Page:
With children at home and countless adults out of work, food pantries and food banks are more important than ever. For many Americans, they've been the difference between eating and not eating for years. With the coronavirus pandemic just beginning, that demand for food could soar higher than ever. So what do we do to ensure these essential local food pantries stay afloat?
They simply must, but it won't be easy. Take Atlanta Community Food Bank (ACFB), which as one of the 10 largest food banks in the world, distributes more than 60 million meals to more than 755,000 people across metro Atlanta and north Georgia. But maintaining those numbers isn't its only concern. ACFB is usually staffed by hundreds of volunteers. Now, it has zero. It discontinued its volunteer programs to help curb the spread, and the staff is brainstorming new approaches to tackle COVID-19 head-on.
How Are Food Banks Adapting?
"We have to adapt distribution methods and minimize the number of [workers] coming in and out," Kyle Waide, president and CEO of ACFB, says. "And, instead of asking people to come into pantries to shop as they would in a grocery store, we're asking pantries to prepackage food into bags and boxes for drive-thru distributions where the client never leaves the car."
Other food banks across the country are adapting to similar regulations. In Ohio — one of the earliest states to impose restaurant closures and self-isolation rules — food banks traded hot food for brown bag grab-and-go meals. According to 13 ABC in Toledo, staff members at local food pantry Helping Hands of St. Louis are wearing gloves and in some cases masks, and they're using tape on the sidewalk to show clients where to stand for proper social distancing while waiting for food. Their team had to stop accepting donations entirely after curbing its volunteer program for safety. Harvest Hope Food Bank in South Carolina shifted its distribution model to a drive-thru only to limit person-to-person contact.
With COVID-19 shuttering businesses across the country, the need to feed the hungry grows rapidly. At the same time, grocery stores are overrun with scared shoppers. (But rest assured, supply chain experts say toilet paper supplies will be restocked, and general food supplies should be normal, according to CNBC.)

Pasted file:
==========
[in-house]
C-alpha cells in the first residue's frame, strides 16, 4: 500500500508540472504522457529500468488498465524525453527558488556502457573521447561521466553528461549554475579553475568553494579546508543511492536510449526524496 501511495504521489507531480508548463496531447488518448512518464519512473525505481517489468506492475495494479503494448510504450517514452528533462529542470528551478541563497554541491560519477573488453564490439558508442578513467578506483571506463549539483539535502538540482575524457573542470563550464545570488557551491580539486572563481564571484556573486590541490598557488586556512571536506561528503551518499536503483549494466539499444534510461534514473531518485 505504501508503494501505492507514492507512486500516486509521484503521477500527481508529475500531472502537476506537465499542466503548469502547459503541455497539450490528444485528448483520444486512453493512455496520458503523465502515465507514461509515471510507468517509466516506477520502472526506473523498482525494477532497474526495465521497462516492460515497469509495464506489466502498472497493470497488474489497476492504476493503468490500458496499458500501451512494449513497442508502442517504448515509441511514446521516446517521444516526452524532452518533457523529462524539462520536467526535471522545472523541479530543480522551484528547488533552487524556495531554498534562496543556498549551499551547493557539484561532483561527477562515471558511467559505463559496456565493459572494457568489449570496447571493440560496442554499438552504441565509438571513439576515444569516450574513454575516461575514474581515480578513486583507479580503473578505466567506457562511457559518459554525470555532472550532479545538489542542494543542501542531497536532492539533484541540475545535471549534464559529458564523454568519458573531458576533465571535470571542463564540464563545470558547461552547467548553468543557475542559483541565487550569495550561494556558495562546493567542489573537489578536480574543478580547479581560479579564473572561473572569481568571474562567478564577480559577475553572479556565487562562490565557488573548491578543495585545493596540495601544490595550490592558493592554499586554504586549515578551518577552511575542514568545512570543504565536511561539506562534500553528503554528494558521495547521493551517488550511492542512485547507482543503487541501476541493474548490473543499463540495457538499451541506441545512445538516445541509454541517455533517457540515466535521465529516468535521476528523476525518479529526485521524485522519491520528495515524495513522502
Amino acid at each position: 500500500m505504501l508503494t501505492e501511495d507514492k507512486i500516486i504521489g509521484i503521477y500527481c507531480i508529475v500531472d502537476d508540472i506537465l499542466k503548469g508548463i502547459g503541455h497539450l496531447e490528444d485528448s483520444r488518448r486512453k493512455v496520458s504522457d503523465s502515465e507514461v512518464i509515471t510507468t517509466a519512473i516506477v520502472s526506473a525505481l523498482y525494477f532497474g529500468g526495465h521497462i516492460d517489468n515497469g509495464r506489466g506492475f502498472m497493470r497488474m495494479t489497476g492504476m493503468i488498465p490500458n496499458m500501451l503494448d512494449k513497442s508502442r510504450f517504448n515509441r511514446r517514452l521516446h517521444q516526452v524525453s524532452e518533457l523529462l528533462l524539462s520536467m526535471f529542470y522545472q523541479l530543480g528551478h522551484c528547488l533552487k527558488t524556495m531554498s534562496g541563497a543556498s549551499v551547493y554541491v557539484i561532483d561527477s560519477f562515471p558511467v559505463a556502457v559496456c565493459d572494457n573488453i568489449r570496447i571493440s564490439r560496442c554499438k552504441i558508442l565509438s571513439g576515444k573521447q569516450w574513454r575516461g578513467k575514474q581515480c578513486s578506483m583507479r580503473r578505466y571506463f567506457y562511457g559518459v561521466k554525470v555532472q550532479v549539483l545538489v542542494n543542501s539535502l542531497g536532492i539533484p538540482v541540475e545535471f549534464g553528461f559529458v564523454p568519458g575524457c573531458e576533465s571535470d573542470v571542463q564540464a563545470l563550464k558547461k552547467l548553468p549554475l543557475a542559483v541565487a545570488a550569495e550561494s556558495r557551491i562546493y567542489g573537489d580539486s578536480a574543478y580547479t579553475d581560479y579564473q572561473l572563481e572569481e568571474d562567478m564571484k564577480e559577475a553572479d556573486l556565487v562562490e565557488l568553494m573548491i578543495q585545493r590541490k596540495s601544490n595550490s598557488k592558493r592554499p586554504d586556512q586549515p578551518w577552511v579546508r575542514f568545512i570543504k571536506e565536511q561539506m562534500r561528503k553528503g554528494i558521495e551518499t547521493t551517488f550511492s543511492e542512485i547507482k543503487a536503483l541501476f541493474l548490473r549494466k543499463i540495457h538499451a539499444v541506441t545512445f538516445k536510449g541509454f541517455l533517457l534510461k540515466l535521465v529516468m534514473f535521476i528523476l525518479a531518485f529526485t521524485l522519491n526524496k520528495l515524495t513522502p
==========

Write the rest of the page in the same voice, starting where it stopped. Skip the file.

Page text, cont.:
How will food banks access the bulk of supplies they need? For one, Waide says the ACFB will lean heavily on partner farmers. "Farms have excess produce, and that's a big part of our supply chain right now, so we'll rely on that even more," he explains.
Because of pre-existing grocery store partnerships, food banks like ACFB can source bulk products quickly — and with better margins than consumers. That's why the ACFB and food banks around the country are asking community members to donate funds instead of food.
"You can give me a can of food that costs you a dollar, or you can give me a dollar and I can get nine cans of food," Waide says. "This is the same even outside disaster times."
For the ACFB, funds are also more essential than ever because they, like many other nonprofits, had to cancel their Hunger Walk Run, on March 15. This event is vital for ACFB's fundraising; it generated $800,000 with 10,000 participants in 2019.
How Food Banks Will Keep Feeding Millions
School closures across the country could leave up to 30 million kids without meals, according to CNBC. That's because the National School Lunch Program feeds up to 30 million children per day; the correlated breakfast program feeds 14.7 million children daily, and the Child and Adult Care Food Program serves more than 6.1 million children, CNBC reported. Since COVID-19 is far from over, national and local groups are doing their best to keep children fed.